Out of the London Mist

Lyssa Medana explores the perils of being an ethnic minority in steampunk London.

Out of the London Mist

One of the first things that struck me about this book is how apropos its title is: running through the entire novel is an all-consuming sense of dread brought out by what is best described as magical fog. It’s not hard to visualize the characters wrapped in clouds, appearing only in fading silhouettes as they walk through this darkened recreation of Victorian London.

Out of the London Mist, by Lyssa Medana, succeeds in its atmosphere, a steampunk London of the more fantastic variety. It’s a world where all things are permeated by an omnipresent aether, which powers airships. The aether can also be used to power other things, and it is one of those other things that drives the plot of the novel. The characters are an interesting assemblage of people from different parts of this version of London, including nobles and thieves, adventurers and mechanics.

The plot itself, as I interpret it, serves a broader purpose, and that is where I think this novel truly reaches its heights. A good chunk of the story takes place in a poorer part of London, where the less fortunate of its Jewish residents live, and from there it explores issues of social class (the British obsession) and majority-minority relations.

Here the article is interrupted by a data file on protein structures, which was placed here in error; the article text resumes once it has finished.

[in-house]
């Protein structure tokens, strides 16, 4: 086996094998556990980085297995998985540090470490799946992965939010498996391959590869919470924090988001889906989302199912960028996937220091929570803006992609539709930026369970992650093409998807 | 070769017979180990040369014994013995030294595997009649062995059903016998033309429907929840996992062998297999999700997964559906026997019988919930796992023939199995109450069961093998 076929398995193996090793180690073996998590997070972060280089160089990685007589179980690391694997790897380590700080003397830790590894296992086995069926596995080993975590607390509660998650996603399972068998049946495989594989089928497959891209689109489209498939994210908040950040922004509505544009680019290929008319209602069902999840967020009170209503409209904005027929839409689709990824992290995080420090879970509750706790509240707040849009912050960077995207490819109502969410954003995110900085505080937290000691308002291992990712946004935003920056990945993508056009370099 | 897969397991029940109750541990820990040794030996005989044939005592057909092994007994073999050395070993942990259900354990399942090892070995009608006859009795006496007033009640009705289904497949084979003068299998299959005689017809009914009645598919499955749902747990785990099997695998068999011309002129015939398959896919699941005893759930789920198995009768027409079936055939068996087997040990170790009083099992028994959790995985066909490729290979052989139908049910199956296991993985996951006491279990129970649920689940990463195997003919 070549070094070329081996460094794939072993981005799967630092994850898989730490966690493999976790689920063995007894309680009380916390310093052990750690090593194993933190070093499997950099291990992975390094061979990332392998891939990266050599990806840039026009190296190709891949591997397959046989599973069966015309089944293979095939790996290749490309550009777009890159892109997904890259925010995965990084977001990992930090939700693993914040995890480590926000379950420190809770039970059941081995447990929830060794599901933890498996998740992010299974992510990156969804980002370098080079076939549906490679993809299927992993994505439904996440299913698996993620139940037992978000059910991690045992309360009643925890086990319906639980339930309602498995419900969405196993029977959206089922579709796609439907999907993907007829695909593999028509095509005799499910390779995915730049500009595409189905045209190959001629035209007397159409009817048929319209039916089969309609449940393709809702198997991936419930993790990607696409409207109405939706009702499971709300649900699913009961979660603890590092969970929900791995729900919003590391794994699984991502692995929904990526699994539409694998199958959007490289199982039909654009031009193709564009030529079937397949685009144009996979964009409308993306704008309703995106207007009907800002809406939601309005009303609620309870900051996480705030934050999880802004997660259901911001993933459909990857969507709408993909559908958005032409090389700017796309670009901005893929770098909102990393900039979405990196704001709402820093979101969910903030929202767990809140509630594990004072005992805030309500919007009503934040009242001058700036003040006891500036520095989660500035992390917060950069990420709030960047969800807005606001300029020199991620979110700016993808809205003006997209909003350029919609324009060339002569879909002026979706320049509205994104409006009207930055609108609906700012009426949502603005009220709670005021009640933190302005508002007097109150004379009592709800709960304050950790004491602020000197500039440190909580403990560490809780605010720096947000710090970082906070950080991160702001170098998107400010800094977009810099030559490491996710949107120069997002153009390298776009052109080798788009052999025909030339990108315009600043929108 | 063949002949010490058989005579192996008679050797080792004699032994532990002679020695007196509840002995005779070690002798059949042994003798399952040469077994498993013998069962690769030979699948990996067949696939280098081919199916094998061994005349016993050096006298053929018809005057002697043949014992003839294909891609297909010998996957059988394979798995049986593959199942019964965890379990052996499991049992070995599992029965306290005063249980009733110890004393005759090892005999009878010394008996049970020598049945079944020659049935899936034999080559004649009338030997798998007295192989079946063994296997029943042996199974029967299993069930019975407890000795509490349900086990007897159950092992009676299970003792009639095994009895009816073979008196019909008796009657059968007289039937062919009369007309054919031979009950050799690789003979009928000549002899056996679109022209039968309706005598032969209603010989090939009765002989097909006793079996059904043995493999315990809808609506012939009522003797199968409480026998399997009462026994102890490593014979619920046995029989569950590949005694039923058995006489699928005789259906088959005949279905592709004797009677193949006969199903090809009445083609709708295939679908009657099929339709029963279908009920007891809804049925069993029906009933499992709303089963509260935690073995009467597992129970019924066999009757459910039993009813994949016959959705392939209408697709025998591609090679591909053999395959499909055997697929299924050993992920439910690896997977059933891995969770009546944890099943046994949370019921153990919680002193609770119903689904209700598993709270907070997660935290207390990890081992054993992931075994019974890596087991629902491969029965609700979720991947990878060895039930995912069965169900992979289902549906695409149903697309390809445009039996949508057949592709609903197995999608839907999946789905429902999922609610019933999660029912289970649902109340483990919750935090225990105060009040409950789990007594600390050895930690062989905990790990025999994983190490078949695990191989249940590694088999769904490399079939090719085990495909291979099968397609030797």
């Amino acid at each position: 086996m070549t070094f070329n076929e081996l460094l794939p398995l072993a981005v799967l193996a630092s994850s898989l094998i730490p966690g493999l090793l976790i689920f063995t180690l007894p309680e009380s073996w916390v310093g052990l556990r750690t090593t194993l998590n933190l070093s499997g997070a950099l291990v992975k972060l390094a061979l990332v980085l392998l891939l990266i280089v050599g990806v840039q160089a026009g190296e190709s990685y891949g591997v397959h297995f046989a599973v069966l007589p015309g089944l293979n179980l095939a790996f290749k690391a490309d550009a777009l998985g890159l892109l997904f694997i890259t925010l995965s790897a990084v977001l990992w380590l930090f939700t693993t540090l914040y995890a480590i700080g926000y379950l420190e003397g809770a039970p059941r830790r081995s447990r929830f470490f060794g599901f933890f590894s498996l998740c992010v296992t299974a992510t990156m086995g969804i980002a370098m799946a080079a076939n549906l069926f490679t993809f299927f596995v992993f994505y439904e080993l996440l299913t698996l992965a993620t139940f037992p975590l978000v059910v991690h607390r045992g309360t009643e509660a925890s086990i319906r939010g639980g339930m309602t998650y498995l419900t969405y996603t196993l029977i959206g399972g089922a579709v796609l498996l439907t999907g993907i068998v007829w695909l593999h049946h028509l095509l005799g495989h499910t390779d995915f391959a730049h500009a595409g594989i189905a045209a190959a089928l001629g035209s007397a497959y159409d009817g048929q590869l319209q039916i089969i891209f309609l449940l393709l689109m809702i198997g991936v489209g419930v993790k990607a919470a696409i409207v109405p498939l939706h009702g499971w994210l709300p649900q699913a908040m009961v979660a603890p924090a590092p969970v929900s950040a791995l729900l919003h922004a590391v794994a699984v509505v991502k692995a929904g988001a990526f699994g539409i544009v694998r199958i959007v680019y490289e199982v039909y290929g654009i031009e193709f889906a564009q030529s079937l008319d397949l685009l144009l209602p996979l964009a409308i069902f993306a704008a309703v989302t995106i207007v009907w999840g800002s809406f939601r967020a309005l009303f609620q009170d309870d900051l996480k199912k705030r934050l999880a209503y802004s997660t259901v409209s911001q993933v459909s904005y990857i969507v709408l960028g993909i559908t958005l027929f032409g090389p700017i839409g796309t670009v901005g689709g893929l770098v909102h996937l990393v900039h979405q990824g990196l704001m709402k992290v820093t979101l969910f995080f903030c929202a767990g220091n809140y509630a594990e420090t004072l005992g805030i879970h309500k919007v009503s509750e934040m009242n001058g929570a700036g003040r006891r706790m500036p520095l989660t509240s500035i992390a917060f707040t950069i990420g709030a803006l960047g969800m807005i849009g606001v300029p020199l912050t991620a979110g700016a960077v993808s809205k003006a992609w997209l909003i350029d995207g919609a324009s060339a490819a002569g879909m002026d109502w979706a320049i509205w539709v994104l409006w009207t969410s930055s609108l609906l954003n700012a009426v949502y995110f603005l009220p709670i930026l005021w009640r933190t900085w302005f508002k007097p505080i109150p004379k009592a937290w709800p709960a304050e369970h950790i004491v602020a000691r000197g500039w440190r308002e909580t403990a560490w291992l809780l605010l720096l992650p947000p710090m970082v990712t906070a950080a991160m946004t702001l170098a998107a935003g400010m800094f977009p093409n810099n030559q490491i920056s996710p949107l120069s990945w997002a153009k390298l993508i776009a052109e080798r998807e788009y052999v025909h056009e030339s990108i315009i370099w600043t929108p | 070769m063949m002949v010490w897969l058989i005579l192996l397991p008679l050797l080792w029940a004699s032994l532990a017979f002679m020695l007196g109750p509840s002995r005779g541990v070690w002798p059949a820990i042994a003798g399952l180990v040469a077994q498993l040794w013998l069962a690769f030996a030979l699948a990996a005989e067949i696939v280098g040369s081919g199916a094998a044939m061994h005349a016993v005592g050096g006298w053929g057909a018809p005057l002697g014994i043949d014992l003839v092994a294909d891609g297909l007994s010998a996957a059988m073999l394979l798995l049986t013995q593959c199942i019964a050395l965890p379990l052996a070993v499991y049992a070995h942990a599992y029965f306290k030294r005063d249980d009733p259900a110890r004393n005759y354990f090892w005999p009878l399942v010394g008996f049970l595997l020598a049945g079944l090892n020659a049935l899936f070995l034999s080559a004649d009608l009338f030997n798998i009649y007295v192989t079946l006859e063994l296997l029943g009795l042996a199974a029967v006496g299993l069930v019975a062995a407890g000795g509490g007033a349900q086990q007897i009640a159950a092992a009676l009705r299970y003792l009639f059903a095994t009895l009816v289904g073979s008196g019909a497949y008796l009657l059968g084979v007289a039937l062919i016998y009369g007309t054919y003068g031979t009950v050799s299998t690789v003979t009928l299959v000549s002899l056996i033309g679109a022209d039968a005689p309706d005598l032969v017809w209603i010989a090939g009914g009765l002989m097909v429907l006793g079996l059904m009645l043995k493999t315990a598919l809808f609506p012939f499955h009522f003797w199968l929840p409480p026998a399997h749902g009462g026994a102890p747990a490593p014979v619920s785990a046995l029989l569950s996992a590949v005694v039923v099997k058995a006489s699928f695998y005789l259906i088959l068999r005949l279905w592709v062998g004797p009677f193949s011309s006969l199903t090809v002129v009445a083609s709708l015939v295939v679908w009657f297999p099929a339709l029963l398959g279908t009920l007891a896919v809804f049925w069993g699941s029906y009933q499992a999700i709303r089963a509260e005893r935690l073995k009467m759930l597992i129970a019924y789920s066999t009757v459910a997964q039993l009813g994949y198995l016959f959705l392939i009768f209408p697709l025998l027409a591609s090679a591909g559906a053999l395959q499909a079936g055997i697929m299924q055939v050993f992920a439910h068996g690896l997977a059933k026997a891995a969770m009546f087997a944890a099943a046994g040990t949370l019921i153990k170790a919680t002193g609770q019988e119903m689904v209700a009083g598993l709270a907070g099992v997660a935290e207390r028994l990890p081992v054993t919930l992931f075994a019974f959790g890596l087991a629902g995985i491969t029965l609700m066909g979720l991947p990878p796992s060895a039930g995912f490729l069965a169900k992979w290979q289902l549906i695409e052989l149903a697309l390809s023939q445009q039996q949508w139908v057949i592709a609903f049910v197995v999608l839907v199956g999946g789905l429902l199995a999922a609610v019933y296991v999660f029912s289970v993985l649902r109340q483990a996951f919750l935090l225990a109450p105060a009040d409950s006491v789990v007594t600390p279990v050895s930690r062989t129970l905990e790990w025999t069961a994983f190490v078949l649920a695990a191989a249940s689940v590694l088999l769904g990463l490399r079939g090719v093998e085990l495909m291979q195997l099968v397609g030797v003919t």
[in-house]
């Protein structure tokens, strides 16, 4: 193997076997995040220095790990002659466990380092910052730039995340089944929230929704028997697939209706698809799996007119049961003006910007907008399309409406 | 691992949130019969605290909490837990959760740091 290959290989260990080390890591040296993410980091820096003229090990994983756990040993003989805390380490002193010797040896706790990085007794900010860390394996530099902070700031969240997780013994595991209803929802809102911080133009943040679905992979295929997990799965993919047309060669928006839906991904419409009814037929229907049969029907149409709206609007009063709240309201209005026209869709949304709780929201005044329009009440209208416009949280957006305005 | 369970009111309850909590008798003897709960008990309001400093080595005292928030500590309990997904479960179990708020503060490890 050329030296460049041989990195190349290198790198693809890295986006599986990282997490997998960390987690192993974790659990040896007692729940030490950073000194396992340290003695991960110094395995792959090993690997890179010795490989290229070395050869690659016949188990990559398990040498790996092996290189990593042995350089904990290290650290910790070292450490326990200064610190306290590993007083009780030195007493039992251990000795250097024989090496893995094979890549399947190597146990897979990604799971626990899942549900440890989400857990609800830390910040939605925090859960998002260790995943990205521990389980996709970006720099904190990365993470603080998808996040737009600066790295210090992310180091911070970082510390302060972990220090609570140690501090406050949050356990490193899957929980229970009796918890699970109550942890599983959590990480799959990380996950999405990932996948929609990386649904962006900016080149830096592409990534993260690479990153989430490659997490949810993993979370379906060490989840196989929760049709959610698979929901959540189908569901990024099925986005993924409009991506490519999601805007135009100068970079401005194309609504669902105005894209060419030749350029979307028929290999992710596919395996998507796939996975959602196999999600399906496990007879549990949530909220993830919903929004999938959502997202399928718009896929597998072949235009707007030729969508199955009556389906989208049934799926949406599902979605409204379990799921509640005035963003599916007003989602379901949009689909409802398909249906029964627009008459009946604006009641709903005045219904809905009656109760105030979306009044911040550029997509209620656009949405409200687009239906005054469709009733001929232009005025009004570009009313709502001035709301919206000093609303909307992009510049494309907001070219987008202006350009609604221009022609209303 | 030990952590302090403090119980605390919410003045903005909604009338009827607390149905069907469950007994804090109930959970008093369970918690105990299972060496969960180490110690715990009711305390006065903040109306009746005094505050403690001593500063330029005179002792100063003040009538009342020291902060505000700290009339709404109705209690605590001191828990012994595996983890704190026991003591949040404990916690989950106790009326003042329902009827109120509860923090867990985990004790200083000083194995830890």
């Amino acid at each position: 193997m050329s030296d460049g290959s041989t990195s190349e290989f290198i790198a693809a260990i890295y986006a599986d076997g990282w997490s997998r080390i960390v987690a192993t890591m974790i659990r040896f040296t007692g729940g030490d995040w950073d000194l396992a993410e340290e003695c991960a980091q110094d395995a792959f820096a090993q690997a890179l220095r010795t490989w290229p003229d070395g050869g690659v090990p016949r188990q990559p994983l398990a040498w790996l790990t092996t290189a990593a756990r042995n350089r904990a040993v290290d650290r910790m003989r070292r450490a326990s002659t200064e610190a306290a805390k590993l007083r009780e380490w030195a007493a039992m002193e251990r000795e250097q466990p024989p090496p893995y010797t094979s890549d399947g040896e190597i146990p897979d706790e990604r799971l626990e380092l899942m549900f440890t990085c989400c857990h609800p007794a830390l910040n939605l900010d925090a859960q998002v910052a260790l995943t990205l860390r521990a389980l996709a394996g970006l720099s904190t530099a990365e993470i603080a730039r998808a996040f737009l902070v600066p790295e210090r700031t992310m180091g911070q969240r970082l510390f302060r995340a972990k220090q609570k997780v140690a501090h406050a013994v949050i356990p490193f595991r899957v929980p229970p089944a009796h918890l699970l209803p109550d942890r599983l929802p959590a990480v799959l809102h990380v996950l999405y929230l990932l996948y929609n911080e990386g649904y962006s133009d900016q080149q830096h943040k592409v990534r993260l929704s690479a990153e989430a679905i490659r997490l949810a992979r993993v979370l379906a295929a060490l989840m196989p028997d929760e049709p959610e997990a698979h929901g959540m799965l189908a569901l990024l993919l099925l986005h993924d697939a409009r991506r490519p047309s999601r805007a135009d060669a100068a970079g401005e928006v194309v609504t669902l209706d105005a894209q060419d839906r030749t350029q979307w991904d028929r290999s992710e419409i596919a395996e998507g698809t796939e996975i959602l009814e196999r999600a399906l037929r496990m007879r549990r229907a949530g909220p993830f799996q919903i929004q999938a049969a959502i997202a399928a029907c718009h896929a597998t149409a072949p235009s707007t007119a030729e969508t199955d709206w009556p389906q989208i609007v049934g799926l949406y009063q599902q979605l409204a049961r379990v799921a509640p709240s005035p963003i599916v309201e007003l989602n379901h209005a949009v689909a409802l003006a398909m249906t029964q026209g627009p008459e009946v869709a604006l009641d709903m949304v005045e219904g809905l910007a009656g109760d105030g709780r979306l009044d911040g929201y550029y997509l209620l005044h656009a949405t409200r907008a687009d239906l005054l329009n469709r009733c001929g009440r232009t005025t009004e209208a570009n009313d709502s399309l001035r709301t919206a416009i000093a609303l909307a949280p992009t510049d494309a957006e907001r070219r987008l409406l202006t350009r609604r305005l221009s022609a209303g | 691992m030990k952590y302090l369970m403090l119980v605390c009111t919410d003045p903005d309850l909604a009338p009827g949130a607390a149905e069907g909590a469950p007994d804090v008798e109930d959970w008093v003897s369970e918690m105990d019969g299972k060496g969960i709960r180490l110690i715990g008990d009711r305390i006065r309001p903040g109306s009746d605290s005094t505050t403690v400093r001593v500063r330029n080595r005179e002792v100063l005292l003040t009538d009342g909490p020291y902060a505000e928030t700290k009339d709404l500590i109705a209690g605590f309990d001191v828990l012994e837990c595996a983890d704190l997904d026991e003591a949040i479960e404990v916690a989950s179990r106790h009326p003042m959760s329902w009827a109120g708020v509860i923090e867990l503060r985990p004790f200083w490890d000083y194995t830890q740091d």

The plot kicks off with the murder of a nobleman who had been consorting with elements in that community. Some try to defend themselves from what they perceive as a brutally hostile environment (understandable, given Jewish history in a great many countries) and are going farther than what may be considered strictly necessary.

The characters straddle the line between rich and poor, Jew and gentile. There are small moments of negotiation as both sides of the community stand up to fight the main threat posed by the novel, and in doing so it shows the perils of being an ethnic minority.

The book doesn’t exploit its steampunk setting as much as it could, but that may well count as the sort of dissatisfaction that means the book was good. In any case, I would absolutely read a sequel. There is so much opportunity for adventure in the world she has created, and it would be a shame if there weren’t more.

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